Lots have things have happened of late, and so few of them have been mentioned.
The big news is the American and I leaving our San Francisco life and are heading back out of the road. We’ve bought our plane tickets and I’ve put in my notice at work. It all becomes real life in about two weeks.
When people hear that we’re leaving, the first thing people ask is “but why are you leaving?”. I have only been sharing with them bits and pieces of the real answer. Most of my responses sound like this:
“We have itchy feet, and need to keep moving and travelling the world.”
“We want to take some time off from work, to take a long holiday.”
“We want to learn new skills, we want to meet new people and experience new things.”
“We’re taking a ‘career sabbatical’.”
Most have been really supportive, some even say “do it while you can!”, which has been so encouraging.
But making a choice to leave your job, apartment and life in search of something more is much more complex, and here’s what I mean by that.
Many people aspire to a steady income, investing in their own beautiful home, owning a couple of cars and peppering it with a handful of kids. But we don’t want what most other people seem to want. People are offended when you challenge the values they hold dear, so I don’t engage random work colleagues in a debate over the proverbial water cooler about why I think owning a home is a big waste of time and money. I’m not afraid of debate, I just don’t think that most people are really interested in hearing my views when they’re at work paying for a house that’s only worth half what they paid for it two years ago, and the four kids they’re trying to put through school.
The American and I value experience, flexibility and creativity and want to give weight to it in our lives. We don’t want to live to work, but instead want to work to live. We want to place an emphasis on good fresh food, an active lifestyle and adventure. Perhaps we can even find some way to make a living and make it a permanent adventure… But ultimately, we want to build a life for ourselves that is interesting and engaging. So this new phase is going to be where we try a new lifestyle on for size, and see if it fits.
Our plans are to return home to Sydney for three weeks in early November. I felt the ‘call’ to return about six months ago, and it gets stronger each day. I must abide. From there, we’ll spend the next chunk of time in South East Asia. We hope to make Thailand our base, but we’ll be playing it by ear, and seeing where the wind takes us.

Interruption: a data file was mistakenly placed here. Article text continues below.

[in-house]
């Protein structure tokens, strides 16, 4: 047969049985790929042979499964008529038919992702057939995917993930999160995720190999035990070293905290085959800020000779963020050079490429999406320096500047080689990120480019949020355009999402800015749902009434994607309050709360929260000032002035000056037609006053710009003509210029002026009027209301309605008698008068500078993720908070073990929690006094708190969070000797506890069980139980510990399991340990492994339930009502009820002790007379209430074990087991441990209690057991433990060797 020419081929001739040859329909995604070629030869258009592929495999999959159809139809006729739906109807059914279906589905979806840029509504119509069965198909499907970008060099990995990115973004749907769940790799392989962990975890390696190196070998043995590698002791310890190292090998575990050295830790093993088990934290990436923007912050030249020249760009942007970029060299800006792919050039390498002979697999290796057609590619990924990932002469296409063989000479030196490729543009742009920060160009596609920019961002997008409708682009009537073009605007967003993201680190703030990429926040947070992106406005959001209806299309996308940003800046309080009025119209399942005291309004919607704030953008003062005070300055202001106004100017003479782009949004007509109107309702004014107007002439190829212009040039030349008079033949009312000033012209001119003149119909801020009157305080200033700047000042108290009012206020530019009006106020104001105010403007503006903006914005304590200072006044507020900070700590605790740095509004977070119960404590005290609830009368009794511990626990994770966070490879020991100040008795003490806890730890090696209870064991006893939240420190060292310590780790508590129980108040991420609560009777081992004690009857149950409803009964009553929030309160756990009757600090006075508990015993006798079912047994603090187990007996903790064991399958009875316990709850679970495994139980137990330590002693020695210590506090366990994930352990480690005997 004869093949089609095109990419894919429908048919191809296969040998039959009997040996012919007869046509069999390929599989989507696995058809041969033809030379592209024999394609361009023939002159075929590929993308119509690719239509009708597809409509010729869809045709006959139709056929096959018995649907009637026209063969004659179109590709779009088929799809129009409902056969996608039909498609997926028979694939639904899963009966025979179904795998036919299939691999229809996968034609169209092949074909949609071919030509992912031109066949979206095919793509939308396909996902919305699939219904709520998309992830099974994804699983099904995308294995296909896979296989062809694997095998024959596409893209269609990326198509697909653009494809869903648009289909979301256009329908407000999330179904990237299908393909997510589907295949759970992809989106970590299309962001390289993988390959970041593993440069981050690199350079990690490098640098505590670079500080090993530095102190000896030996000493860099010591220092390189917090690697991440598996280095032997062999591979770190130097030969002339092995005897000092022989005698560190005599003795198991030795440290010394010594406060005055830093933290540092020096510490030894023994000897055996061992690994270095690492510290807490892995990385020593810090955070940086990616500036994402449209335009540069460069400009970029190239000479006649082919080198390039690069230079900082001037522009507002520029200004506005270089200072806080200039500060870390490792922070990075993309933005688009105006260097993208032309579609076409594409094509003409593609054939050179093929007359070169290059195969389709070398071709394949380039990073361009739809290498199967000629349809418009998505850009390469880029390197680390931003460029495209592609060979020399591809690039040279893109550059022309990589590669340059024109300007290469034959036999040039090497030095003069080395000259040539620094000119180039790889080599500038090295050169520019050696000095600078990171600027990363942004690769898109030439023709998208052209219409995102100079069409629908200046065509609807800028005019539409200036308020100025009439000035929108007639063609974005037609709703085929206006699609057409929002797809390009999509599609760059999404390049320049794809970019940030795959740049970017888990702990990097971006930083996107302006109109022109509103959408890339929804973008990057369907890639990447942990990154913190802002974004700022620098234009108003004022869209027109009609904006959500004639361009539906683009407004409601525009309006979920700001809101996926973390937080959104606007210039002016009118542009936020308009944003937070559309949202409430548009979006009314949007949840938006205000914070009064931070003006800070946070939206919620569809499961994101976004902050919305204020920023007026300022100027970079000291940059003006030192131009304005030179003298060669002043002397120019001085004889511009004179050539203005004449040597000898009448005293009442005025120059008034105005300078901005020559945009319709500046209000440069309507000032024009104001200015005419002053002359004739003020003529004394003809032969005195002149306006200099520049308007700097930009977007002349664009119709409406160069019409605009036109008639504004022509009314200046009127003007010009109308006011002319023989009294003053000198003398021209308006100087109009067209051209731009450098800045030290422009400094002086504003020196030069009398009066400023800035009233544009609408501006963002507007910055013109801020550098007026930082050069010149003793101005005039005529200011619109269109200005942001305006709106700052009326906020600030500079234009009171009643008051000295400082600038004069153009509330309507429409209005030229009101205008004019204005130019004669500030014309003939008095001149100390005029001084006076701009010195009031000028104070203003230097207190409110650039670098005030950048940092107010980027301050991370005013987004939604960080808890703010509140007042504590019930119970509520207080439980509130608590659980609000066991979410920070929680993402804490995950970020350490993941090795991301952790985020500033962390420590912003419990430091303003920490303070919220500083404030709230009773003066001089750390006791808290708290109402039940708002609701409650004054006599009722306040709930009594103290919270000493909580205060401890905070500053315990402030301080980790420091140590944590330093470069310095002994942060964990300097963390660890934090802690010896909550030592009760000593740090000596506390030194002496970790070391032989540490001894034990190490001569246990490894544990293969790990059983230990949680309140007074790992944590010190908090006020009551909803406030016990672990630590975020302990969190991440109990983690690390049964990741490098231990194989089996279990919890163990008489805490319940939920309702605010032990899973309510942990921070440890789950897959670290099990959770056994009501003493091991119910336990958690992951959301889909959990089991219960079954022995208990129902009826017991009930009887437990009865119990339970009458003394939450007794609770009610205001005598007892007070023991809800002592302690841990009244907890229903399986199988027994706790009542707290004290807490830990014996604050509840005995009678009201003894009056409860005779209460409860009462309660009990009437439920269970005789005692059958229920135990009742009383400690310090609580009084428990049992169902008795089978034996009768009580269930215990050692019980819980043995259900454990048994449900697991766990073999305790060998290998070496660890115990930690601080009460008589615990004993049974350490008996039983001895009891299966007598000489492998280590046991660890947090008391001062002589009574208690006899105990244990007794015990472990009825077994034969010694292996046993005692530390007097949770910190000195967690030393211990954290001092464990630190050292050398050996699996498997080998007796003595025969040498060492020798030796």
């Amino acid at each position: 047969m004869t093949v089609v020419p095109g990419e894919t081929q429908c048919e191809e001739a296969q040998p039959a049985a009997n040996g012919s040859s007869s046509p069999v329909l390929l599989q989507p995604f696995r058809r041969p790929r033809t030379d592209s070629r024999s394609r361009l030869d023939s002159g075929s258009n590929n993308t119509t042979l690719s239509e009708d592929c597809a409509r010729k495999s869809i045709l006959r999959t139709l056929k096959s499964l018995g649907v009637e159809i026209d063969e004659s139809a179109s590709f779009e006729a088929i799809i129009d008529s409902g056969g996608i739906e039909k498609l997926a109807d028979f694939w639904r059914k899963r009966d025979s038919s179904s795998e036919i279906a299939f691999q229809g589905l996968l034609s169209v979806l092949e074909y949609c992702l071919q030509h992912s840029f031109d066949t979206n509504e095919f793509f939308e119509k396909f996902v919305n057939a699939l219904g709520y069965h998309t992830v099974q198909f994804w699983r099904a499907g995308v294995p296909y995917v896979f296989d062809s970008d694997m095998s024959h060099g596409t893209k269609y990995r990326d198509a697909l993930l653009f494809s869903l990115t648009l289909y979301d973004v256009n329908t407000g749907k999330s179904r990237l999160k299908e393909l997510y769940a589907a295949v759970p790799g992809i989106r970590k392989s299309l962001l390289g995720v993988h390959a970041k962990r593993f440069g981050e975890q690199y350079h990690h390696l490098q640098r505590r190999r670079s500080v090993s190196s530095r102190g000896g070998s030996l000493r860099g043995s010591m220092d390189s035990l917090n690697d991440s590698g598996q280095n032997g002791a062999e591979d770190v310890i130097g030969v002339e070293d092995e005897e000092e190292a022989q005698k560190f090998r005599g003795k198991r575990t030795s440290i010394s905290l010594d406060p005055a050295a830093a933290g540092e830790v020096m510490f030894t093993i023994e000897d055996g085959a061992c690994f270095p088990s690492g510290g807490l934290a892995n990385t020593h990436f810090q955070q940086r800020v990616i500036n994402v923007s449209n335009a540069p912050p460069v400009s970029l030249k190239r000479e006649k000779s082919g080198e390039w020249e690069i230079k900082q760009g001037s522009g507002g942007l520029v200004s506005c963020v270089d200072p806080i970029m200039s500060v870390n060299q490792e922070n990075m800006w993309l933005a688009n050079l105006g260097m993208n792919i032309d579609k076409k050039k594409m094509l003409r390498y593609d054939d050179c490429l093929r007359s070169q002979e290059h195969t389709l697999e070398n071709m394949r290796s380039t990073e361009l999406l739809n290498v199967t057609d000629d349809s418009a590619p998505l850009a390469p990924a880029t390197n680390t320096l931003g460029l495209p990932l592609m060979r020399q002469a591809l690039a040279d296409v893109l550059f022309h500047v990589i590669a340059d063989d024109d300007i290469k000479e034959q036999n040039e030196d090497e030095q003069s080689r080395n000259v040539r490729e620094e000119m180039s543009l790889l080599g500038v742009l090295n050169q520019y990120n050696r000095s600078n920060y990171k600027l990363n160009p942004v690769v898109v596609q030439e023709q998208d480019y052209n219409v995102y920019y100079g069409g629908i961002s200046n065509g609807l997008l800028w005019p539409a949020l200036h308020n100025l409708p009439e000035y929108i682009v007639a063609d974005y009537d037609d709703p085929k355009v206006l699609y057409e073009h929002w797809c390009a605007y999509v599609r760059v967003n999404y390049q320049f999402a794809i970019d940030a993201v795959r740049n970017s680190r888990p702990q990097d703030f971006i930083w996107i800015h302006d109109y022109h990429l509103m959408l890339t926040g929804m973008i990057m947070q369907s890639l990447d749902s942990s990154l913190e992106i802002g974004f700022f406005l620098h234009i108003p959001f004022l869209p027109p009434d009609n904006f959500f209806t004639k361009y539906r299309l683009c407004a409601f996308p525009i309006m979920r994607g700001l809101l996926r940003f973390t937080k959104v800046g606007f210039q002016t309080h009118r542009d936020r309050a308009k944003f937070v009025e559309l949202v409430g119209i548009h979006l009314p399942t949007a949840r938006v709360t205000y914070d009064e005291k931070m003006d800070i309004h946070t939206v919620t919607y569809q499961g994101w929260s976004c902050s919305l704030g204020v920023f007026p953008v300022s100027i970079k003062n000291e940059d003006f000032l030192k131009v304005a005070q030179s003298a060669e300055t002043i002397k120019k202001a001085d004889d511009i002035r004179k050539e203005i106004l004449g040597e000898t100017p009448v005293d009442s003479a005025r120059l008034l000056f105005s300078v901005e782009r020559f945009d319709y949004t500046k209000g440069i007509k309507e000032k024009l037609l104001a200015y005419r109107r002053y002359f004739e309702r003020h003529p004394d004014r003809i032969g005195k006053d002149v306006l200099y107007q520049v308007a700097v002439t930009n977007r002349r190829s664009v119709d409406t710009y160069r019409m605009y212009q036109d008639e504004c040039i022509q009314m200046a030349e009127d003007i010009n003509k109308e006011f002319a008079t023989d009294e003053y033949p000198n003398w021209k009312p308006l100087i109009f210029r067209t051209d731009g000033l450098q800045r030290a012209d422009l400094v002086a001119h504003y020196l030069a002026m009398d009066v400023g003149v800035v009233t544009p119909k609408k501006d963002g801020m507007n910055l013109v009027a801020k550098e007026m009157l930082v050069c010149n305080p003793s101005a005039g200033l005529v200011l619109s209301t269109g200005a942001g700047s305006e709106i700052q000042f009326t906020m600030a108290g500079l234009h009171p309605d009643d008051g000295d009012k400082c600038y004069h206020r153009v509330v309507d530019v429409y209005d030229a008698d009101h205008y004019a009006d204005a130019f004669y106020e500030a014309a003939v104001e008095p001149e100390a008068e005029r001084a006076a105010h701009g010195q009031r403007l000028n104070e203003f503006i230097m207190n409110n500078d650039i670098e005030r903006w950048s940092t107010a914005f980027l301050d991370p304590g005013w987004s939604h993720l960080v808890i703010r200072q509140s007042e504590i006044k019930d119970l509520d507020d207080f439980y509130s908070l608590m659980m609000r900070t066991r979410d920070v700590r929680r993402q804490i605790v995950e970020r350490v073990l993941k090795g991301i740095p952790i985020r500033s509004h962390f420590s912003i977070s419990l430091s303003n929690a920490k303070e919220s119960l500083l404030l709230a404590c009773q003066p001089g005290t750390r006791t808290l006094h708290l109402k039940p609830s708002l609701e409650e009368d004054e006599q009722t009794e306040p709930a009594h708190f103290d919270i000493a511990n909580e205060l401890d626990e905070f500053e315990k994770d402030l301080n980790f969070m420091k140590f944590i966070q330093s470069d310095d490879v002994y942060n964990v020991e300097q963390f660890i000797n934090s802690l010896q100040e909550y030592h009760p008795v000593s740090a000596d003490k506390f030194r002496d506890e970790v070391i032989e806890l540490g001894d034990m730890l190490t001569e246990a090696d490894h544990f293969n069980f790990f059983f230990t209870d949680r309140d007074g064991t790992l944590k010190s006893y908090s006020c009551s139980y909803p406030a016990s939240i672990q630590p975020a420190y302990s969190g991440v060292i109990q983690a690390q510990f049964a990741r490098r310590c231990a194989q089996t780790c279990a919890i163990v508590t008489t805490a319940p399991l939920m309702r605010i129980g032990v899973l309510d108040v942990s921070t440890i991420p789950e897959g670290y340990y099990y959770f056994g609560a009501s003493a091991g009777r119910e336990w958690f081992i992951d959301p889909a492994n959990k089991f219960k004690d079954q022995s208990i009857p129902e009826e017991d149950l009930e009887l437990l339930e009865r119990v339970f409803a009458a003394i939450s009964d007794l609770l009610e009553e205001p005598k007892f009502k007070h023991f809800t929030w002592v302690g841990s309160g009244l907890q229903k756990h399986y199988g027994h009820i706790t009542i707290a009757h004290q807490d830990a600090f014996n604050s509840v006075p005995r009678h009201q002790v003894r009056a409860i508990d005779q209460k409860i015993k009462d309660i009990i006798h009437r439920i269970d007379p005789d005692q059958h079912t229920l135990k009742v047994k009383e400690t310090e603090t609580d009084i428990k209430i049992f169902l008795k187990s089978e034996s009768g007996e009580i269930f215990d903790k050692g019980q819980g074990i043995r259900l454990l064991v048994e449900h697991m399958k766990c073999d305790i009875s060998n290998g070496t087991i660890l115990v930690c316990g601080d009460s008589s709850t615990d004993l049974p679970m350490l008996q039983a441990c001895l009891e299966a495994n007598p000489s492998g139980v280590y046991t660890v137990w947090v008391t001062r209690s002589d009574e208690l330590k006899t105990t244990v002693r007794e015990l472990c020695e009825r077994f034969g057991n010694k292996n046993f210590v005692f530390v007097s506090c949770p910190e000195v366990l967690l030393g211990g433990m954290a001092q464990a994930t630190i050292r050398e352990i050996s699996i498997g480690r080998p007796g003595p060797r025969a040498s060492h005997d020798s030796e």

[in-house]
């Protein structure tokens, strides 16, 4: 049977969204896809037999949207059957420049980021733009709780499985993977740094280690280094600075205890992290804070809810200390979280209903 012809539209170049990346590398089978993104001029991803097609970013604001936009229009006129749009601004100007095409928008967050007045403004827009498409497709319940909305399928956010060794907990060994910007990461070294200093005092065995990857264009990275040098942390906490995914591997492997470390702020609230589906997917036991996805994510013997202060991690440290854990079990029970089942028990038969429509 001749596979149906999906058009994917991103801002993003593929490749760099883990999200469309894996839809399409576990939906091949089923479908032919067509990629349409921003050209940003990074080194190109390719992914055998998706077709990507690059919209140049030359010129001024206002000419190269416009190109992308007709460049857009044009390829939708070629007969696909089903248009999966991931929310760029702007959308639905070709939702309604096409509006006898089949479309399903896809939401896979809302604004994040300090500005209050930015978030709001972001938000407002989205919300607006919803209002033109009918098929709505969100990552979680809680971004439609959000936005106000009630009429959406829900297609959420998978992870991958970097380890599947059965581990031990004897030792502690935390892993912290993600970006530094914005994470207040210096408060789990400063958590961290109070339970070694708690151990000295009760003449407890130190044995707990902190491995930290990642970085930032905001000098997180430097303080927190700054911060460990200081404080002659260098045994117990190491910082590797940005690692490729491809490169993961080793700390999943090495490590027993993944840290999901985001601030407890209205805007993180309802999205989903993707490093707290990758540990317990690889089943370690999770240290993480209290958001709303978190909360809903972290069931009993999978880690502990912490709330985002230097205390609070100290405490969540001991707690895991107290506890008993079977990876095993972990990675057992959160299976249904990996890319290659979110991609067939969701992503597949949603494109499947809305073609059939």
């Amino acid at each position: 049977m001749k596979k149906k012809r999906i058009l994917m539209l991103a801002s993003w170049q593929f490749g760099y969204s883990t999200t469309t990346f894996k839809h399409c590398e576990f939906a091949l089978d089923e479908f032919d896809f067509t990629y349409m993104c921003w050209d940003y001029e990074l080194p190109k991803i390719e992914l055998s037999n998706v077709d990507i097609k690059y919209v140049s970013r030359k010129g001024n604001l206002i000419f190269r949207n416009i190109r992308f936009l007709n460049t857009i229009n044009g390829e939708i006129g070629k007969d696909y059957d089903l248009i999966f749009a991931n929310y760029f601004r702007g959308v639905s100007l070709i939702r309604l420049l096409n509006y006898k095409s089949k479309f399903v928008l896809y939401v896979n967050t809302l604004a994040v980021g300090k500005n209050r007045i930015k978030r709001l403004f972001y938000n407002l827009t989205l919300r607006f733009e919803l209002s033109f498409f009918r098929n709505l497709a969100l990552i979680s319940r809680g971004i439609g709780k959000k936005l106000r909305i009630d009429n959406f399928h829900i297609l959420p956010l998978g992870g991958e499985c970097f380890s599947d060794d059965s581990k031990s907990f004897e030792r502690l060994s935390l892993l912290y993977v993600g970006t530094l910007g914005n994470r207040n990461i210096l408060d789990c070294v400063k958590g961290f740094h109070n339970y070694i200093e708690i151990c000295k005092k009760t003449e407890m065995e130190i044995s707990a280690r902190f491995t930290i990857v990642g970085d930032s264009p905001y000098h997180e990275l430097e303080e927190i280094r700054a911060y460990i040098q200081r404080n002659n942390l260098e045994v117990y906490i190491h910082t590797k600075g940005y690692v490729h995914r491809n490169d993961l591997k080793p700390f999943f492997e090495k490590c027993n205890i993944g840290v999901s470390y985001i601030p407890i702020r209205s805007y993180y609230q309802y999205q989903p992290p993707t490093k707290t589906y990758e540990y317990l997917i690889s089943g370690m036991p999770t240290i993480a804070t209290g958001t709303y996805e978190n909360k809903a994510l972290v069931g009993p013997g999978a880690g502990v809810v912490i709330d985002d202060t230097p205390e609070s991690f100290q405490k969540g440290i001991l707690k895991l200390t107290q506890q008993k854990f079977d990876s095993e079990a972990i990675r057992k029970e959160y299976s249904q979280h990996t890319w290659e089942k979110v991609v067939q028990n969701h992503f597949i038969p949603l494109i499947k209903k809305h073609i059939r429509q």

A big, exciting adventure looms for us. Yet it’s a little daunting.
Even though this is a really positive next step for us, the last month or so has seen me really struggle. Packing up your life when you have settled somewhere is challenging, and this feels like a mourning period. I know I am leaving, and I am trying to squeeze as many memories as I can out of it. I am trying to get a much of my work done as possible, before I have to hand it over to someone else. I am (not so) quietly freaking out when I see my apartment and how much stuff we’ve accumulated since moving here more than three years ago. I’m trying to squeeze in as much time with friends as possible. And most of all, I am just trying to be okay with saying goodbye and embracing the uncertainty of the future.
I’m not the first person to have made a decision like this and know I won’t be the last, but I really appreciate the stories of those who are going through something similar. It makes the tough days a little easier knowing other people miss home, have made big decisions and are progressing on their own journey as a citizen of the world.
So we’ll be leaving here in just a few weeks, and we (read: I) have to let go of all the things that are part of my life here. We’re moving out of our apartment, donating most of our things, and storing the essentials. It will be the end of my San Francisco chapter. Who knows where we’ll end up, but I know we’ll be back here at some stage. San Francisco is too beautiful, and too intoxicating to be away from forever. But this is the right decision for us.
“Sometimes you’ve just got to take a risk”.